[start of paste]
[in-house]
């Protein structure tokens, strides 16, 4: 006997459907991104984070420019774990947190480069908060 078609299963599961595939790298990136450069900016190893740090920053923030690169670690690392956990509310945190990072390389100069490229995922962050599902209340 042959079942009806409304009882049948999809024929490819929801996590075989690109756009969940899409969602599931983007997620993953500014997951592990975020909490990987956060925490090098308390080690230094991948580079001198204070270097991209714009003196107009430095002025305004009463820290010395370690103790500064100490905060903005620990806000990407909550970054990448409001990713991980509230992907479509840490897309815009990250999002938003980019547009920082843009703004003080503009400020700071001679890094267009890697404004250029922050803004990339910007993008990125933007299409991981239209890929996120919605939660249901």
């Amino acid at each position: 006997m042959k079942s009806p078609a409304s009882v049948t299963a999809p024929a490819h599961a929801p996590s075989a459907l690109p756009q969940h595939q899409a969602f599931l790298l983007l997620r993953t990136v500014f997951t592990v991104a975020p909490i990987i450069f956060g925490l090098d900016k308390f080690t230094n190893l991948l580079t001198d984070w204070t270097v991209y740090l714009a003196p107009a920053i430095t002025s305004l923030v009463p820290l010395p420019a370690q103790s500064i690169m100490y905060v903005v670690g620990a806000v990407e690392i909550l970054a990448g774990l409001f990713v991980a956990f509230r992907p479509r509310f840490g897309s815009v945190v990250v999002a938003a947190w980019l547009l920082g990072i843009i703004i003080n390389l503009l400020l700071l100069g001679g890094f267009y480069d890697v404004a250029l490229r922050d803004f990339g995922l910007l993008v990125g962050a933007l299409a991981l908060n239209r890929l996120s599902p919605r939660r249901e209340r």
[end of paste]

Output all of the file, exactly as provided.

[in-house]
């Protein structure tokens, strides 16, 4: 006997459907991104984070420019774990947190480069908060 078609299963599961595939790298990136450069900016190893740090920053923030690169670690690392956990509310945190990072390389100069490229995922962050599902209340 042959079942009806409304009882049948999809024929490819929801996590075989690109756009969940899409969602599931983007997620993953500014997951592990975020909490990987956060925490090098308390080690230094991948580079001198204070270097991209714009003196107009430095002025305004009463820290010395370690103790500064100490905060903005620990806000990407909550970054990448409001990713991980509230992907479509840490897309815009990250999002938003980019547009920082843009703004003080503009400020700071001679890094267009890697404004250029922050803004990339910007993008990125933007299409991981239209890929996120919605939660249901």
């Amino acid at each position: 006997m042959k079942s009806p078609a409304s009882v049948t299963a999809p024929a490819h599961a929801p996590s075989a459907l690109p756009q969940h595939q899409a969602f599931l790298l983007l997620r993953t990136v500014f997951t592990v991104a975020p909490i990987i450069f956060g925490l090098d900016k308390f080690t230094n190893l991948l580079t001198d984070w204070t270097v991209y740090l714009a003196p107009a920053i430095t002025s305004l923030v009463p820290l010395p420019a370690q103790s500064i690169m100490y905060v903005v670690g620990a806000v990407e690392i909550l970054a990448g774990l409001f990713v991980a956990f509230r992907p479509r509310f840490g897309s815009v945190v990250v999002a938003a947190w980019l547009l920082g990072i843009i703004i003080n390389l503009l400020l700071l100069g001679g890094f267009y480069d890697v404004a250029l490229r922050d803004f990339g995922l910007l993008v990125g962050a933007l299409a991981l908060n239209r890929l996120s599902p919605r939660r249901e209340r």